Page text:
The first thought that crossed my mind when I heard that Sen. John McCain had tapped Alaska Gov. Sarah Palin as his running mate was that there were at least two Democrats in the Washington state delegation at Invesco Field who were more qualified to be president: King County Executive Ron Sims and Gov. Chris Gregoire.
Palin has been her state’s chief executive for only 18 months… and to call Alaska a “state” is almost too kind. It’s population of 670,000 is the third smallest in the nation, about one tenth that of Washington state, and a little more than one third that of King County. And while both Sims and Gregoire are forced to balance their budgets in sync with a fluctuating economy, Alaska’s oil royalties and reverse income tax force no such tough decisions.
Indeed, for all of Palin’s talk about fiscal conservatism and smaller government, Alaska’s state spending per capita, at $12,833, is by far the highest in the nation. (Compared to only $5,303 in Washington state.) And what do Alaskans get for all that money? According to Governing Magazine, not all that much:
But, you know, Gov. Palin was clearly the most qualified for the job. The most qualified, conservative, pro-life, creationist, Republican woman, that is.
Gov. Gregoire has served twelve years as Attorney General and four years as governor in one of the most prosperous and fastest growing states in the nation, while Executive Sims has served twelve years running a county that is larger than 14 states. Yet local Republicans would have derisively mocked Barack Obama had either been elevated to the national ticket, while Gov. Palin, they tell us, she has the executive and foreign policy experience to lead the most powerful nation on earth. Oh, gimme a break.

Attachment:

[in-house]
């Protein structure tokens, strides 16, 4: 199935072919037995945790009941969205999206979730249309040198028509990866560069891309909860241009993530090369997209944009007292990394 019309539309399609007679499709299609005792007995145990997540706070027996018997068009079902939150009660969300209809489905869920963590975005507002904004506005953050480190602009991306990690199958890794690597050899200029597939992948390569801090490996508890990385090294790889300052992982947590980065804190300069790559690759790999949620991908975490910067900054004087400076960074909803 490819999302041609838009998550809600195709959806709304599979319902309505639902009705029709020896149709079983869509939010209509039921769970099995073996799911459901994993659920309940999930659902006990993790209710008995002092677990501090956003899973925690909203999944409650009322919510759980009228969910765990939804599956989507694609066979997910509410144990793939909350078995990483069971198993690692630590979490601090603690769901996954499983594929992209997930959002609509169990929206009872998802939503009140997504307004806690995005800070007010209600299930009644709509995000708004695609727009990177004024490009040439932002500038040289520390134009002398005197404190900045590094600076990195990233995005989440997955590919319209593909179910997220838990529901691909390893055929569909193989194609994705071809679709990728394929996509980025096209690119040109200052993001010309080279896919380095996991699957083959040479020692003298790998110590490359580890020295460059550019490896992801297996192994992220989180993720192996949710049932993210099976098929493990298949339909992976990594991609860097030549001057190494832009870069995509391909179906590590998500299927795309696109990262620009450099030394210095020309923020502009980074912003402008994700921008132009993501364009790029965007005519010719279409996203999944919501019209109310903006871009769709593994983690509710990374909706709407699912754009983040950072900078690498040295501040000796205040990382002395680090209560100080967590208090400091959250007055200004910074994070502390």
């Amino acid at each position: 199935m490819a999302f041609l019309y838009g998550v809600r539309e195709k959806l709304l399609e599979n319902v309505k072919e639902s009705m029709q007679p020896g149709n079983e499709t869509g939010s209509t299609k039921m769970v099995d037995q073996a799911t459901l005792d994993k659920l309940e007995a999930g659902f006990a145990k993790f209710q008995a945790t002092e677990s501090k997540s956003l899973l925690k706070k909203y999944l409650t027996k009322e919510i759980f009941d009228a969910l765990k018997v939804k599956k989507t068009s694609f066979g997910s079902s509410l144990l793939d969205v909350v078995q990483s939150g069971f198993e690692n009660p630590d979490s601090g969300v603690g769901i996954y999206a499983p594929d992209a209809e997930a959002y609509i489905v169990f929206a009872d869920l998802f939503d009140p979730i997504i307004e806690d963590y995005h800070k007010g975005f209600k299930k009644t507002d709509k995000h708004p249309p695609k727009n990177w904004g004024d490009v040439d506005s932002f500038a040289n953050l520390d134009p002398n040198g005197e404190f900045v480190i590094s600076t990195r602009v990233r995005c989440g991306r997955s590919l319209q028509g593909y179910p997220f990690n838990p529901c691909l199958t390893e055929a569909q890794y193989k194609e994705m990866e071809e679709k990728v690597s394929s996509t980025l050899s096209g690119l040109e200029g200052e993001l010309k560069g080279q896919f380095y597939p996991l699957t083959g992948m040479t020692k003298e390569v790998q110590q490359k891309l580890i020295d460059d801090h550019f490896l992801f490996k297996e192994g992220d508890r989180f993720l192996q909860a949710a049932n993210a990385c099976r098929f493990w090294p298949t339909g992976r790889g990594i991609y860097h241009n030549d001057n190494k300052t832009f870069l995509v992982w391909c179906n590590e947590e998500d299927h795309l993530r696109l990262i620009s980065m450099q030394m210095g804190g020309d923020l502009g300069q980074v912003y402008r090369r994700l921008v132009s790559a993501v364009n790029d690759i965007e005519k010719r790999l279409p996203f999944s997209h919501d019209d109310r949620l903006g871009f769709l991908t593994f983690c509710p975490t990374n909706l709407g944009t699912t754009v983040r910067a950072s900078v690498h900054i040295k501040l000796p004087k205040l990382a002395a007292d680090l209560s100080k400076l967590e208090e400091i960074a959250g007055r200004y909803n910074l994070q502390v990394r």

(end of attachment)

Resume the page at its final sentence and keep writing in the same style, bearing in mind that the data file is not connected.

Sarah Palin is little more than a governor of a national park, whose petro-dollar based economy is more akin to that of Nigeria or Venezuela than to that of Washington state. And given her well established secessionist leanings, the bulk of her foreign policy experience could only come from her dealings with the other 49 United States.
I don’t doubt that Palin focus groups well, and that she helps McCain enormously with his party’s evangelical base, but to hear our local Republicans defend her candidacy after months of attacking Barack Obama as being too inexperienced, well… if they could be any more cynical, I don’t know how.